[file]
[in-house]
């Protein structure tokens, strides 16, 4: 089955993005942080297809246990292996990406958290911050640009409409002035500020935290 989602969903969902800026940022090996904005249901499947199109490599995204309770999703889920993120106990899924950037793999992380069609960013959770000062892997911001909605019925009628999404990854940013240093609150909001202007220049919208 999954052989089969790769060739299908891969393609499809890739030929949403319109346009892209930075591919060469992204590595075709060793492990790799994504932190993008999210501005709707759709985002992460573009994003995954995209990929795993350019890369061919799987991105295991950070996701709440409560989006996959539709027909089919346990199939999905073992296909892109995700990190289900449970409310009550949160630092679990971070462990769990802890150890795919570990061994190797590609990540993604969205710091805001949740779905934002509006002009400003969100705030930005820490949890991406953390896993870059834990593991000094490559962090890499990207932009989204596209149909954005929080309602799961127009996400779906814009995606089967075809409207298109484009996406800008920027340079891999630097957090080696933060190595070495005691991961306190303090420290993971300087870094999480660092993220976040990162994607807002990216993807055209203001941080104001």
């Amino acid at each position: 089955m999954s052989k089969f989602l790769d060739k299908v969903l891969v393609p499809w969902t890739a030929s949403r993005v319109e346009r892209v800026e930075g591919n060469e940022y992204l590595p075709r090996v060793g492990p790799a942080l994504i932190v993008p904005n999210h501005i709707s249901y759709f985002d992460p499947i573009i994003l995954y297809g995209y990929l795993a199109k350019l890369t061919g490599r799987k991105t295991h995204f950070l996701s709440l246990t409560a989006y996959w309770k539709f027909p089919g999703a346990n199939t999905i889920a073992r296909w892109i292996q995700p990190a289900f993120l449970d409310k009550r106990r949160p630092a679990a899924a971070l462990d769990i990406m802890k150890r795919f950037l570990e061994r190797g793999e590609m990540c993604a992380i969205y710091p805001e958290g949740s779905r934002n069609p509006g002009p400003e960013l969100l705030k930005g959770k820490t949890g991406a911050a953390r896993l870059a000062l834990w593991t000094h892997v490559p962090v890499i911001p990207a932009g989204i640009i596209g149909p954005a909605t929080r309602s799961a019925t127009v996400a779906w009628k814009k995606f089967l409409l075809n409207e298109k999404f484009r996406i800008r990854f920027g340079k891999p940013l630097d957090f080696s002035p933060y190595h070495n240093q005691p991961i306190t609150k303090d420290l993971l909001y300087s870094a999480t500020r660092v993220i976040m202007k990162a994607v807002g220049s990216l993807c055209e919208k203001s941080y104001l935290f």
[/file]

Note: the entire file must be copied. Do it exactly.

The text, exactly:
[in-house]
């Protein structure tokens, strides 16, 4: 089955993005942080297809246990292996990406958290911050640009409409002035500020935290 989602969903969902800026940022090996904005249901499947199109490599995204309770999703889920993120106990899924950037793999992380069609960013959770000062892997911001909605019925009628999404990854940013240093609150909001202007220049919208 999954052989089969790769060739299908891969393609499809890739030929949403319109346009892209930075591919060469992204590595075709060793492990790799994504932190993008999210501005709707759709985002992460573009994003995954995209990929795993350019890369061919799987991105295991950070996701709440409560989006996959539709027909089919346990199939999905073992296909892109995700990190289900449970409310009550949160630092679990971070462990769990802890150890795919570990061994190797590609990540993604969205710091805001949740779905934002509006002009400003969100705030930005820490949890991406953390896993870059834990593991000094490559962090890499990207932009989204596209149909954005929080309602799961127009996400779906814009995606089967075809409207298109484009996406800008920027340079891999630097957090080696933060190595070495005691991961306190303090420290993971300087870094999480660092993220976040990162994607807002990216993807055209203001941080104001």
């Amino acid at each position: 089955m999954s052989k089969f989602l790769d060739k299908v969903l891969v393609p499809w969902t890739a030929s949403r993005v319109e346009r892209v800026e930075g591919n060469e940022y992204l590595p075709r090996v060793g492990p790799a942080l994504i932190v993008p904005n999210h501005i709707s249901y759709f985002d992460p499947i573009i994003l995954y297809g995209y990929l795993a199109k350019l890369t061919g490599r799987k991105t295991h995204f950070l996701s709440l246990t409560a989006y996959w309770k539709f027909p089919g999703a346990n199939t999905i889920a073992r296909w892109i292996q995700p990190a289900f993120l449970d409310k009550r106990r949160p630092a679990a899924a971070l462990d769990i990406m802890k150890r795919f950037l570990e061994r190797g793999e590609m990540c993604a992380i969205y710091p805001e958290g949740s779905r934002n069609p509006g002009p400003e960013l969100l705030k930005g959770k820490t949890g991406a911050a953390r896993l870059a000062l834990w593991t000094h892997v490559p962090v890499i911001p990207a932009g989204i640009i596209g149909p954005a909605t929080r309602s799961a019925t127009v996400a779906w009628k814009k995606f089967l409409l075809n409207e298109k999404f484009r996406i800008r990854f920027g340079k891999p940013l630097d957090f080696s002035p933060y190595h070495n240093q005691p991961i306190t609150k303090d420290l993971l909001y300087s870094a999480t500020r660092v993220i976040m202007k990162a994607v807002g220049s990216l993807c055209e919208k203001s941080y104001l935290f």